I know it’s probably not earth shattering in the grand scheme of things, but why is it that some people have never learned the practice of saying “thank you”? Please notice I said some people….
For several years now, during the Christmas season, my wife and I have engaged in a very simple gesture. We hand out candy canes and offer a “Merry Christmas” to clerks, neighbors, and even random folks we pass on the street. We usually get a surprised look and often a hesitant thank you from the recipients. This year we noticed something different. Except for one grumpy shelf-stocker at Walmart, people seemed genuinely surprised by the gesture and were often quick on the draw with a “thank you and Merry Christmas to you too”.
There was one special person, our mail lady, who really surprised us. About two weeks before Christmas, on random days, I would put a candy cane in the mailbox along with the outgoing mail. No big deal when you net it all out, but it truly surprised us when we received a thank you card from her telling us how the simple gesture made her smile and that she really liked candy canes. Now I’m not certain, but there’s a part of me that says most people would have seen the pitiful little candy cane as a snub for the wonderful service they provided. Maybe not, but I strongly suspect so.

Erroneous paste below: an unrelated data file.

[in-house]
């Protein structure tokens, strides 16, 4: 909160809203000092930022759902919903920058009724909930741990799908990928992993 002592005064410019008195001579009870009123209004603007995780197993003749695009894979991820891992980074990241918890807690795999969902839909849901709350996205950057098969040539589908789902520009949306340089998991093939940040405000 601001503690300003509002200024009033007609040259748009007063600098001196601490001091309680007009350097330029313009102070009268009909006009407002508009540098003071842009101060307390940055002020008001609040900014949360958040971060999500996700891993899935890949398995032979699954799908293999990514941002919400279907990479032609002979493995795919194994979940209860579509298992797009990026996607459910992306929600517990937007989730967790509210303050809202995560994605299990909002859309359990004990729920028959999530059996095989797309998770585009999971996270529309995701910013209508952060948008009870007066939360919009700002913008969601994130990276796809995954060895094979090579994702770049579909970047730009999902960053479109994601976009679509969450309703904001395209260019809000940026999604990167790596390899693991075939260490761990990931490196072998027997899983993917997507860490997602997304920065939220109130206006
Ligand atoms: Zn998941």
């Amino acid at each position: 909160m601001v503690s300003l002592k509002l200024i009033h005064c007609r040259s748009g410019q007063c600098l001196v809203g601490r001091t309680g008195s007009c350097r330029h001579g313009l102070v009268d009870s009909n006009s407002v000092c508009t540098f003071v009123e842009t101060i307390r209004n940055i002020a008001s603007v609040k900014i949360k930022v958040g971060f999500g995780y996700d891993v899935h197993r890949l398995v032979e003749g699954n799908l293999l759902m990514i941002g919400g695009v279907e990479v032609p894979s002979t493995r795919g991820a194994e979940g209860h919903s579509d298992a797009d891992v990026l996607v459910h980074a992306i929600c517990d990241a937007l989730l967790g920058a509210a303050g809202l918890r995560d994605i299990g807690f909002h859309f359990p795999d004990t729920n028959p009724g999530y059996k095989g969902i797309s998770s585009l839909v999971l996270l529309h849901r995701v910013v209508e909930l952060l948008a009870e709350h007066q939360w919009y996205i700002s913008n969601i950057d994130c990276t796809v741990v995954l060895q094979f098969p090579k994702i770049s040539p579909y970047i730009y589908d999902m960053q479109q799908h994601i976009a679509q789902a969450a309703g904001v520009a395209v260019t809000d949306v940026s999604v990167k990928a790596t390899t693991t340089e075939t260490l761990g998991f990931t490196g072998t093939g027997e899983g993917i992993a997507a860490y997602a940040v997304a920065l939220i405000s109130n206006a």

Saying thank you to those who share time, money, or gifts is a simple matter. A matter of what should be common courtesy. But often it’s not. Maybe it’s our culture where people feel that somehow they are owed things. However, if more people cultivated the habit of saying “thank you” the world might be a much better place. If folks moved away from the neighborhood of you owe me to the town of Thank You, there might be less conflict and more good will.
Luke 2:13-14 And suddenly there was with the angel a multitude of the heavenly host praising (thanking) God, and saying, Glory to God in the highest, and on earth peace, good will toward men. (KJV)